DENVER — As we close out 2023, there's no doubt Colorado's weather captured the headlines at various times throughout the year. We saw weather extremes of all kinds.
Then came spring, if you could even call it that here in Colorado. We saw temperatures below normal, with rainfall well above normal. We also saw rainfall records shattered. May 2023 would go down as the fourth wettest May on record.
"It was extremely active for severe thunderstorms," said Dr. Russ Schumacher, Colorado's state climatologist. "We saw a large number of tornadoes, and possibly the most active hail season that we have ever had in Colorado," said Schumacher.
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He added that Colorado's weather can be interesting on its own, but add global warming to the mix, and things can get interesting.
"So, the wet years get wetter, the dry years get drier, maybe the average doesn't change that much, but you end up with greater variability, and more extremes," said Schumacher. "Kind of bouncing between drought and heavy rain."
Heavy rain moved into Colorado in late spring and into the early summer months. Some of the storms that rolled through caused major flooding in some areas. One of those storms spawned a rare tornado that cut a six-mile path of destruction through Highlands Ranch on June 22. The National Weather Service categorized that tornado as an EF-1 on the Enhanced Fujita Scale. That means the tornado likely had winds speeds between 86 and 110 miles per hour.
There is a history of tornadoes hitting the Denver metro, but it's certainly less frequent than what happens further out on the plains," said Schumacher. And then there was a freak hailstorm, also happening in June, in which close to 100 Red Rock concert goers were pelted with hail as they scrambled for cover while attending a show.
"I think one thing that is likely to change, that's likely going to continue moving forward is, we're going to continue to see more and more damage from hail," said Schumacher. "Some of that may be due to a change in climate but an even bigger factor is that we keep building more structures in the way, and there's just more stuff to be hit when you get one of these big storms."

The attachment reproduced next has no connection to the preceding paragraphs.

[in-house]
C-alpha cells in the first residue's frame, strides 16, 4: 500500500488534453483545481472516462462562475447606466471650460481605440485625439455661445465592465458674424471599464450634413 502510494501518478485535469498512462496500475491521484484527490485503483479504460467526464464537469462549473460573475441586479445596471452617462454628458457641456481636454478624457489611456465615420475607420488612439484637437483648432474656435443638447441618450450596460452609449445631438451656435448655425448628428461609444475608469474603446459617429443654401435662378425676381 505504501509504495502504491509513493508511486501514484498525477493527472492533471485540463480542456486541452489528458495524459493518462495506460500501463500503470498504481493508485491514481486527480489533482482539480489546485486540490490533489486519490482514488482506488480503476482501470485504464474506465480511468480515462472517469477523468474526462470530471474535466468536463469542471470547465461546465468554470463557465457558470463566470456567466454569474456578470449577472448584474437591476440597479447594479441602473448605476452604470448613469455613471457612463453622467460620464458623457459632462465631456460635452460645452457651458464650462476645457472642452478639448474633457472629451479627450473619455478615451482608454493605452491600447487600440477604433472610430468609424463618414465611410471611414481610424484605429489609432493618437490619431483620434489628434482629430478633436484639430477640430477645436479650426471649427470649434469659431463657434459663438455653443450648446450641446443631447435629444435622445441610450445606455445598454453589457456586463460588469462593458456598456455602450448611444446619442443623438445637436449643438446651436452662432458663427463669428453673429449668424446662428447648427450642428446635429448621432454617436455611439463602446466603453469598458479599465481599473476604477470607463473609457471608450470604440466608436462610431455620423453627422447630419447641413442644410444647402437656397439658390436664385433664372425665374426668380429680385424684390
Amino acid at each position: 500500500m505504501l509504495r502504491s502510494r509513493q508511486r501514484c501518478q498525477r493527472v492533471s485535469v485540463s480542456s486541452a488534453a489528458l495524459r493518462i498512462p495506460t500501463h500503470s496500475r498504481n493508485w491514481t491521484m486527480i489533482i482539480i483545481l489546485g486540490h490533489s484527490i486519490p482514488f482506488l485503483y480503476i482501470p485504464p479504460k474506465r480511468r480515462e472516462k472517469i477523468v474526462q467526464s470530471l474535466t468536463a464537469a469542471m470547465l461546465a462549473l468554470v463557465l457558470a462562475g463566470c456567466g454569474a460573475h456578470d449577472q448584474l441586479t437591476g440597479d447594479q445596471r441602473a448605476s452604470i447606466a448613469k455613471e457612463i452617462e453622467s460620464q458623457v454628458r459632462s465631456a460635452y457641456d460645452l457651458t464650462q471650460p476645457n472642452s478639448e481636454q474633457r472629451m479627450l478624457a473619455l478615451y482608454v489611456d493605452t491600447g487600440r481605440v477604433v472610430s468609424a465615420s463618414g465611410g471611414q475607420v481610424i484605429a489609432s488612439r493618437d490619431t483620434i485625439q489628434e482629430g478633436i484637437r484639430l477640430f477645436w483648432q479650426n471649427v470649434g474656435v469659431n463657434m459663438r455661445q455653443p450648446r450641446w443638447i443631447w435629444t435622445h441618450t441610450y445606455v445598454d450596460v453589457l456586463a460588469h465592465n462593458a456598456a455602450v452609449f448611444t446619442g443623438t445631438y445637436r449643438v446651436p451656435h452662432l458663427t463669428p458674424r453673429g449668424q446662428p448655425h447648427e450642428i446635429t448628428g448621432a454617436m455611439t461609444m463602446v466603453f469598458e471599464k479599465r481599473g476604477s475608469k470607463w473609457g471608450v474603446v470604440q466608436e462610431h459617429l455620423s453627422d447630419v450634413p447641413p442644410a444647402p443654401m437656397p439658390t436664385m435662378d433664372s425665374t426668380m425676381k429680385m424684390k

In July, another extreme weather event happened, this time near Pikes Peak. Remember the saying that tornadoes don't happen in the mountains? Well, it did on July 24, when an EF-1 tornado touched down just above 9,000 feet of elevation, leaving a path of destruction near the mountain.
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And we can't forget one of the biggest weather stories of the year, which happened in August.
A record-breaking hailstone measuring 5.25 inches in diameter fell from a severe thunderstorm in Colorado's eastern plains, shattering the previous record by about half-an-inch. The stone was later confirmed to be the largest one in state record.
"You know, climate change isn't sort of making new threats, it's taking ones we already have, and potentially making them worse, " said Schumacher. "And when you overlay that with vulnerable populations, people in vulnerable areas — that can really lead to big impacts," Schumacher said.
We are closing out 2023 on the quiet side for now. Looking ahead into 2024, the next weather event likely to be in the news will be El Niño. For that one, we'll have to see what happens.